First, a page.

I had a quasi-sleepless night, going to bed at 10:00 pm when it was pretty much determined that McCain had lost and Obama had won. I woke up at 2:00 am, and did my usual insomniac meanderings, as I mulled over what we had to look forward to over the next four years of an Obama presidency. Lots of dark clouds, but I managed to dredge a few silver linings. Here are my top three:1. We can no longer cry that America is a racist nation. Obama’s ascension to the Presidency should have now effectively eliminated the grounds for any argument that America has to pay for its racist past. As a black female, I have determined that the next person that tries to play this, or tells me I should be concerned about a racist agenda, will be roundly put in their place.
Come January 20, 2009 he’ll be installed; so let me be the first to say get over it.
Conservatism can only get stronger.
Palin was proof for me that the conservative movement is alive and well, and the further we separate ourselves from all the supposed Republican elites and moderates who feel it needs to be “redefined” the better off we’ll be. Where a socially conservative measure was on the ballot, it won handily, despite an Obama win. This gives me hope that we can continue to defend conservatism at the grassroots, and allow it to continue to pollinate the rest of the nation. Once the old tired guard dies or is elected off, we have the Palins and the Jindals, ready to take their place. And stemming the tide against a leftist government can only sharpen us and make us more effective.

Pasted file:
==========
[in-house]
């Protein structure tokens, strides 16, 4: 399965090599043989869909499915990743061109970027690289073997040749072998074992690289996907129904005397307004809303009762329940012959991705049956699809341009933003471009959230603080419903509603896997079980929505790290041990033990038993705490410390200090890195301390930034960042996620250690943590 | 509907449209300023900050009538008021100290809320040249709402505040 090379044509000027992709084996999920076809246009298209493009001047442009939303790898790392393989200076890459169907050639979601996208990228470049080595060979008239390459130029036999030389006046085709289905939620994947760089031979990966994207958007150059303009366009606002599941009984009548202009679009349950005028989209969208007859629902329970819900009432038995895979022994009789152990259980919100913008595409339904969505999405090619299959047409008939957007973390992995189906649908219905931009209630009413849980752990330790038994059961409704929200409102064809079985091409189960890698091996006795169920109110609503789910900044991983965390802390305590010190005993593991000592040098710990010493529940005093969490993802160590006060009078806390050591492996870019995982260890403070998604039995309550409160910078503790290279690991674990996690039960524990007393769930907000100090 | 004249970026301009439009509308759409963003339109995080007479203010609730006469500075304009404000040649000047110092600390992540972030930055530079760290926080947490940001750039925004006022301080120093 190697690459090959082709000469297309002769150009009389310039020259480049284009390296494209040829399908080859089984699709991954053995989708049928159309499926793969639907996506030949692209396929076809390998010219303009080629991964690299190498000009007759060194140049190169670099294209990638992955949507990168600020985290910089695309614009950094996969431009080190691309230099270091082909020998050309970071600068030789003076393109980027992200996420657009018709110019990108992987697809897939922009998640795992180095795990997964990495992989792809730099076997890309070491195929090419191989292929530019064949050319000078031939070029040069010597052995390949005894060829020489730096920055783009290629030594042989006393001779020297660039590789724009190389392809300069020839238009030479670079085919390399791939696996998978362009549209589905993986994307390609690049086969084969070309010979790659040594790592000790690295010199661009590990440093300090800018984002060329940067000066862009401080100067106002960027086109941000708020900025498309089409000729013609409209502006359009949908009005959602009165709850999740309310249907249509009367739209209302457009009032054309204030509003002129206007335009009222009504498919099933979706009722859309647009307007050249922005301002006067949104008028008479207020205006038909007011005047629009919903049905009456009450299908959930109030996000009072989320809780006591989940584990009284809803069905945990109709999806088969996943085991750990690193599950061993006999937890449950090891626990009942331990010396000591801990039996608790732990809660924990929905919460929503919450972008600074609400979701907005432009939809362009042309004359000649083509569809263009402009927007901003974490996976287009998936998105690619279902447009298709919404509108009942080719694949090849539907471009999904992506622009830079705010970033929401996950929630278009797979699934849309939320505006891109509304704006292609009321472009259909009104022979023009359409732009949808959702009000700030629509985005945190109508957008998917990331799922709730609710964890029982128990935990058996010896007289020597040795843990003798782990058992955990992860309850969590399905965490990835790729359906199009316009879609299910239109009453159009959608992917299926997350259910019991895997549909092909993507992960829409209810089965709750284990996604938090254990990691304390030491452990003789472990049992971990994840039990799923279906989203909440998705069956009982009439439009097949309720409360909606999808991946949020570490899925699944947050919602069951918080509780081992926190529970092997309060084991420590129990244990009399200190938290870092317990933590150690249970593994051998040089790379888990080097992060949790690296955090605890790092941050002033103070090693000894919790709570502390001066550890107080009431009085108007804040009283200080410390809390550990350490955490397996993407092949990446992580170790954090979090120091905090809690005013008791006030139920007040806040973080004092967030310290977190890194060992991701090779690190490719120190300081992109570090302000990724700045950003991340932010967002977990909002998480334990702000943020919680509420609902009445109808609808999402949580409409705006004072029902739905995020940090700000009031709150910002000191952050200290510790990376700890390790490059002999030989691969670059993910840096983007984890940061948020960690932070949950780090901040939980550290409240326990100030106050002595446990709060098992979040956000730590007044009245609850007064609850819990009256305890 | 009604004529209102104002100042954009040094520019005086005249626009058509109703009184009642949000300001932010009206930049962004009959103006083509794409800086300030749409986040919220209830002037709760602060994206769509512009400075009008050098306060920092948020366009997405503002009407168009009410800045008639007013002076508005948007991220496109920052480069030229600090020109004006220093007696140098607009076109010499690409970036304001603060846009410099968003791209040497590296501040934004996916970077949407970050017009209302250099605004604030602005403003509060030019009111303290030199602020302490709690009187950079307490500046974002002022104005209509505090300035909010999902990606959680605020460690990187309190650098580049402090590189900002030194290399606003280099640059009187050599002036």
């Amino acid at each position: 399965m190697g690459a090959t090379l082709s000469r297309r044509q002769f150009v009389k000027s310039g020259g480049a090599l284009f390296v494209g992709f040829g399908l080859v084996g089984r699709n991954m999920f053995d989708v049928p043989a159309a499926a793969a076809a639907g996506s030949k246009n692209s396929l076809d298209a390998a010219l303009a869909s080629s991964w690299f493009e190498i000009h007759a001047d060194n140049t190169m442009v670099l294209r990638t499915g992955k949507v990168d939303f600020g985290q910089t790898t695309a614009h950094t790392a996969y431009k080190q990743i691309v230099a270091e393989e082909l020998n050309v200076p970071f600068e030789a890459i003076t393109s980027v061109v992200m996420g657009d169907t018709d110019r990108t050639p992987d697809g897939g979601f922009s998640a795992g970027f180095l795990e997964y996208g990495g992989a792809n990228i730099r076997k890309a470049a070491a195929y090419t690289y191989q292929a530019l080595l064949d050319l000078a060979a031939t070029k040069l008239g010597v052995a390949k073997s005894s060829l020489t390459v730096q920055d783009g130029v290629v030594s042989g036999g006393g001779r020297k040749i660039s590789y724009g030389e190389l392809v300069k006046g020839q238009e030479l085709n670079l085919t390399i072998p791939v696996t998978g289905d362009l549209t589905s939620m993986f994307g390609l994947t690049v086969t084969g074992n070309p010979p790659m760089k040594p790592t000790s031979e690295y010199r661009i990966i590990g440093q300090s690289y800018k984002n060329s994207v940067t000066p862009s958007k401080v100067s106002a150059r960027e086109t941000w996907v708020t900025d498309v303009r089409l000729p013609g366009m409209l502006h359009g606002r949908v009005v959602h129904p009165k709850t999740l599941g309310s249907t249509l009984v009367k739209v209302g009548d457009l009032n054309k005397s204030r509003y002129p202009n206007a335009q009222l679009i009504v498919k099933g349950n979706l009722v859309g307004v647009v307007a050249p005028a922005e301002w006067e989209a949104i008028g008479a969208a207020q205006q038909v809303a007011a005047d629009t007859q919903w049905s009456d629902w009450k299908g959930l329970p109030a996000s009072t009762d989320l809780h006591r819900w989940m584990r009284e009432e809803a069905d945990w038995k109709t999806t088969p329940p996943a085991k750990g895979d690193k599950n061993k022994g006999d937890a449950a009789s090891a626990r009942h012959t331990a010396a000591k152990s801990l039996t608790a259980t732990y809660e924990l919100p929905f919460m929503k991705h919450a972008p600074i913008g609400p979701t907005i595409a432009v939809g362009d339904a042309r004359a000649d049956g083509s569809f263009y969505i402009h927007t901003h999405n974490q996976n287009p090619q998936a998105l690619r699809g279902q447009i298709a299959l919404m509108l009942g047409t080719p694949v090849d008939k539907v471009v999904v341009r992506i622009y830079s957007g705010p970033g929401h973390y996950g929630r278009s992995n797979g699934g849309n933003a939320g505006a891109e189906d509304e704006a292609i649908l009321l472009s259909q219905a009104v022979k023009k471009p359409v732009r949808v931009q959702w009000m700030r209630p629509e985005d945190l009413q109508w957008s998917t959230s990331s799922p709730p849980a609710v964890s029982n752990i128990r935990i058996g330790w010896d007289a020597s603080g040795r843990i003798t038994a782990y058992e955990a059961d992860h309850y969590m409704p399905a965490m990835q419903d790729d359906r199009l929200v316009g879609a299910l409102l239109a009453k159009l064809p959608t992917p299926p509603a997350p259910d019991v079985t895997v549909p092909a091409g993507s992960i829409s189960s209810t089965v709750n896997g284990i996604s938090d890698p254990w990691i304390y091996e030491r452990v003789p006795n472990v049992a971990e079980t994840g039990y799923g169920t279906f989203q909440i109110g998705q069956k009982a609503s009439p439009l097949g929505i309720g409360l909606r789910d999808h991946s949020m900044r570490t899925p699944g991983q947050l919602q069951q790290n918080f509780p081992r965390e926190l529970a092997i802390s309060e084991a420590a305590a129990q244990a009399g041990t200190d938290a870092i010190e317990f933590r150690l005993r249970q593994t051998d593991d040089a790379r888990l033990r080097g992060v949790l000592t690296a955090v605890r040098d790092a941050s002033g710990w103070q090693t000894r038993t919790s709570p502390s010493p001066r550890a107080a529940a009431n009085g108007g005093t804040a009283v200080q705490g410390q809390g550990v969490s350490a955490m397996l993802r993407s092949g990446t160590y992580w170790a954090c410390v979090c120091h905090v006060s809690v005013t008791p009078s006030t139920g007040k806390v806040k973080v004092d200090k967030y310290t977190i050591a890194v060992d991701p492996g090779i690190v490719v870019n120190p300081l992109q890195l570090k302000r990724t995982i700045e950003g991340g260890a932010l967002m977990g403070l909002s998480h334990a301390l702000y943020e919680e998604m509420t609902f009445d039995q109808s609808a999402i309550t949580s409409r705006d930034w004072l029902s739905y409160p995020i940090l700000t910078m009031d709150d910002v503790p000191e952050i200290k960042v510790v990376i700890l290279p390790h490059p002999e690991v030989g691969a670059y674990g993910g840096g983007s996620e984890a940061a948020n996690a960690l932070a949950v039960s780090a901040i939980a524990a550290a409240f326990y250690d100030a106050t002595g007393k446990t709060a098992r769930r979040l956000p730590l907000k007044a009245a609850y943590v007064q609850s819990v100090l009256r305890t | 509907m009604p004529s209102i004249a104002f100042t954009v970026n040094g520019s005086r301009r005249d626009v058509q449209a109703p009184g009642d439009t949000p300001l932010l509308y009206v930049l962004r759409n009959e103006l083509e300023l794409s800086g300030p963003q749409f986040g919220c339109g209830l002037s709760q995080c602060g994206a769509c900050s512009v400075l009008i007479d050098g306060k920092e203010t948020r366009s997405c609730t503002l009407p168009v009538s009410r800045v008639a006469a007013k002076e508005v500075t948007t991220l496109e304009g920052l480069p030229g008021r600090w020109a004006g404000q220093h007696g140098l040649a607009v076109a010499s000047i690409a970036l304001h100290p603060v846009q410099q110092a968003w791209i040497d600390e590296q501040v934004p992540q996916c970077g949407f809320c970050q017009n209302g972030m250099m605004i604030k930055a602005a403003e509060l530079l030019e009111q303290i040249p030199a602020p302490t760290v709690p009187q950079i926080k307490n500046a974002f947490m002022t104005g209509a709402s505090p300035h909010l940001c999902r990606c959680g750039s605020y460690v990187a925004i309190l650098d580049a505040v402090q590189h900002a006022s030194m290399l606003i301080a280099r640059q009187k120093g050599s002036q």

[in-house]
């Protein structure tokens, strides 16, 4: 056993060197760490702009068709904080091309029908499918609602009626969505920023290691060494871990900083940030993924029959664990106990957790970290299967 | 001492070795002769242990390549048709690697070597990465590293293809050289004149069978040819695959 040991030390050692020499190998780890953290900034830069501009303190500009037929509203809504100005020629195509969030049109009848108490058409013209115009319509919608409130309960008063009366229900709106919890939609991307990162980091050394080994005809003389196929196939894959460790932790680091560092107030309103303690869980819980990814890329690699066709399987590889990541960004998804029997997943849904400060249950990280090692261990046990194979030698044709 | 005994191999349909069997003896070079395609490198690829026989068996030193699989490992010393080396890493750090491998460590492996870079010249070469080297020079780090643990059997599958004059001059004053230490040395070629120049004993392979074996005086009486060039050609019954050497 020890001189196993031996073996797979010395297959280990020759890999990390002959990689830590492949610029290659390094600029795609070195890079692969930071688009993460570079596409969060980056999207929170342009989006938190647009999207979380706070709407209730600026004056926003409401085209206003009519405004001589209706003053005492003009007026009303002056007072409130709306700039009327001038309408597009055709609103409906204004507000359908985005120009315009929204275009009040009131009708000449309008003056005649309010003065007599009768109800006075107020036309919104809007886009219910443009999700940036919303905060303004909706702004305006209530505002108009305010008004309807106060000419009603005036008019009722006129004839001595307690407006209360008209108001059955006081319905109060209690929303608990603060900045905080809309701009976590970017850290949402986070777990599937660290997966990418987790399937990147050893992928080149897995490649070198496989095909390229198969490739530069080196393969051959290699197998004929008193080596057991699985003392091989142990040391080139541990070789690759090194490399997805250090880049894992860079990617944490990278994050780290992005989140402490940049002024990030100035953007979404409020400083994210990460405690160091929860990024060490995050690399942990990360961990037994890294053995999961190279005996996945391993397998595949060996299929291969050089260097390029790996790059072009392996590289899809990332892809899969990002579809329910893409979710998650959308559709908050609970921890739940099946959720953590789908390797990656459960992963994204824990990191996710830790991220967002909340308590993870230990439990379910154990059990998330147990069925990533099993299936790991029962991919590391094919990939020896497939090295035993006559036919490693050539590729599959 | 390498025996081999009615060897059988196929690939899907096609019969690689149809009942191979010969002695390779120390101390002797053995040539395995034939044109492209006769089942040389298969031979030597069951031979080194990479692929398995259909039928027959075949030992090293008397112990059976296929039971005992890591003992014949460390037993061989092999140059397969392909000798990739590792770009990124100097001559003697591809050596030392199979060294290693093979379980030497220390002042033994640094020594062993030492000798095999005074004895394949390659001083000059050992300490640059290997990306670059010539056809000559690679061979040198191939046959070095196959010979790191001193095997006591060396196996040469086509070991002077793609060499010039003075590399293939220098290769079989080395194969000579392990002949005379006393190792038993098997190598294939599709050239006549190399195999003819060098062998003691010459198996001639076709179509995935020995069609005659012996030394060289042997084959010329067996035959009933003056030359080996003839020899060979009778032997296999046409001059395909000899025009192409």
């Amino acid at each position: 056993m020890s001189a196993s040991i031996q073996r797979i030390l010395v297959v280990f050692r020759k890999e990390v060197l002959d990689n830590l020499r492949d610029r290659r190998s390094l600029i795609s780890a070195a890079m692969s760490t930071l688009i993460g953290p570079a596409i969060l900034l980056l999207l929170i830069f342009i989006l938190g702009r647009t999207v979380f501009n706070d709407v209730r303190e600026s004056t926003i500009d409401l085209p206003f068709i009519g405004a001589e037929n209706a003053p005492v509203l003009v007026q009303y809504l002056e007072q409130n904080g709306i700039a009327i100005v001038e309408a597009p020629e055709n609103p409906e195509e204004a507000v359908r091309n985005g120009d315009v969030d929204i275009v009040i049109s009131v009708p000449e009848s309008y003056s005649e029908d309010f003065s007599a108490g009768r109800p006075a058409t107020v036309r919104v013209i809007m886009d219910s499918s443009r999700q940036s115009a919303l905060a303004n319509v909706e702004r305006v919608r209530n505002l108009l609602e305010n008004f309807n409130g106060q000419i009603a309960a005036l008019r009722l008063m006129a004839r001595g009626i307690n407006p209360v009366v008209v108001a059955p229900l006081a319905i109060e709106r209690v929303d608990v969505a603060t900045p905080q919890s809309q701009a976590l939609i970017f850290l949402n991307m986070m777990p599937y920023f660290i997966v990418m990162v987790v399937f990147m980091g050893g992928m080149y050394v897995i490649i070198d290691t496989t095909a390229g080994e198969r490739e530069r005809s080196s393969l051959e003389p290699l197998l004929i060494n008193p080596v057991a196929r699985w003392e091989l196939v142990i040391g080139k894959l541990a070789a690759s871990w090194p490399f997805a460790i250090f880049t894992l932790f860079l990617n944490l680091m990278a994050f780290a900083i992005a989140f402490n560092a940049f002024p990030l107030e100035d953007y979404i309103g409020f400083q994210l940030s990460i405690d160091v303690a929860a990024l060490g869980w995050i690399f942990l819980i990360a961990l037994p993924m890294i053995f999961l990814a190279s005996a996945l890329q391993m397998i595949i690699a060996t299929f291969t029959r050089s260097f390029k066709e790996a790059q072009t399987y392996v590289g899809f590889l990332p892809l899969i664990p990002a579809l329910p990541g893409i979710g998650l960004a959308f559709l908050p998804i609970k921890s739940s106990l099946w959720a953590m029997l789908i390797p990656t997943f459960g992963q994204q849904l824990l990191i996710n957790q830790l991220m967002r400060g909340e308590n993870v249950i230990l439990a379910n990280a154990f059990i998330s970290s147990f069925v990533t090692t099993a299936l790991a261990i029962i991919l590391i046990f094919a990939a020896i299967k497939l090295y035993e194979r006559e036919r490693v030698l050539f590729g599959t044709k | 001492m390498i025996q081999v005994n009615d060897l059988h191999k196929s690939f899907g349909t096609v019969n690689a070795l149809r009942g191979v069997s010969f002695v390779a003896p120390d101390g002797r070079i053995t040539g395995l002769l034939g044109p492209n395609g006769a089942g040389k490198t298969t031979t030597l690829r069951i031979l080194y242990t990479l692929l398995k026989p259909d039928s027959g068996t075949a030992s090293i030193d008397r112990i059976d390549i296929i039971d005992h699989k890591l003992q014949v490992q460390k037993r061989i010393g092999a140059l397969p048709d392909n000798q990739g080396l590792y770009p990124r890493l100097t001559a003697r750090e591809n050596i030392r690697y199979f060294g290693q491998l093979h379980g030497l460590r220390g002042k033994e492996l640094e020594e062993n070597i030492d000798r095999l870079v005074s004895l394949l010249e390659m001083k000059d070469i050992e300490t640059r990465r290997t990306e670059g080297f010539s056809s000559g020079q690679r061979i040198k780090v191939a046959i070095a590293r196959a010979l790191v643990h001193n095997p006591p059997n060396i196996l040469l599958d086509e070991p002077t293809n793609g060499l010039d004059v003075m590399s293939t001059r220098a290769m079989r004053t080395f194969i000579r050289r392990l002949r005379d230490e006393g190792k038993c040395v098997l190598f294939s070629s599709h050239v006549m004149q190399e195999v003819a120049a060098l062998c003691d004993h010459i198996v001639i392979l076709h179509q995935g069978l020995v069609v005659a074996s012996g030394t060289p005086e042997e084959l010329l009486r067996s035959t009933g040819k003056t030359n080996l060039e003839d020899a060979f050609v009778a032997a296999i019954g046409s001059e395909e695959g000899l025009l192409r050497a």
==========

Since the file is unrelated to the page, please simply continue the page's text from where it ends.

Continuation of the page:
Liberalism always implodes on itself.
We saw it after four years of Carter, and after eight years of Clinton. If they don’t manage to overreach, then they’ll eat each other alive in their quest for absolute power. While holding prayers for our nation to overcome this setback, I’m also just sitting back to watch the meltdown and find ways to support agendas and candidates that will give conservatism a new foothold.
My goals for 2009-2010: Work to get Antonio Villaraigosa and Arnold Schwarzeneggar out of office, and do what I can to help divest Los Angeles and California from its unchecked liberalism and get it back on a conservative footing. That’s hope and change I can believe in.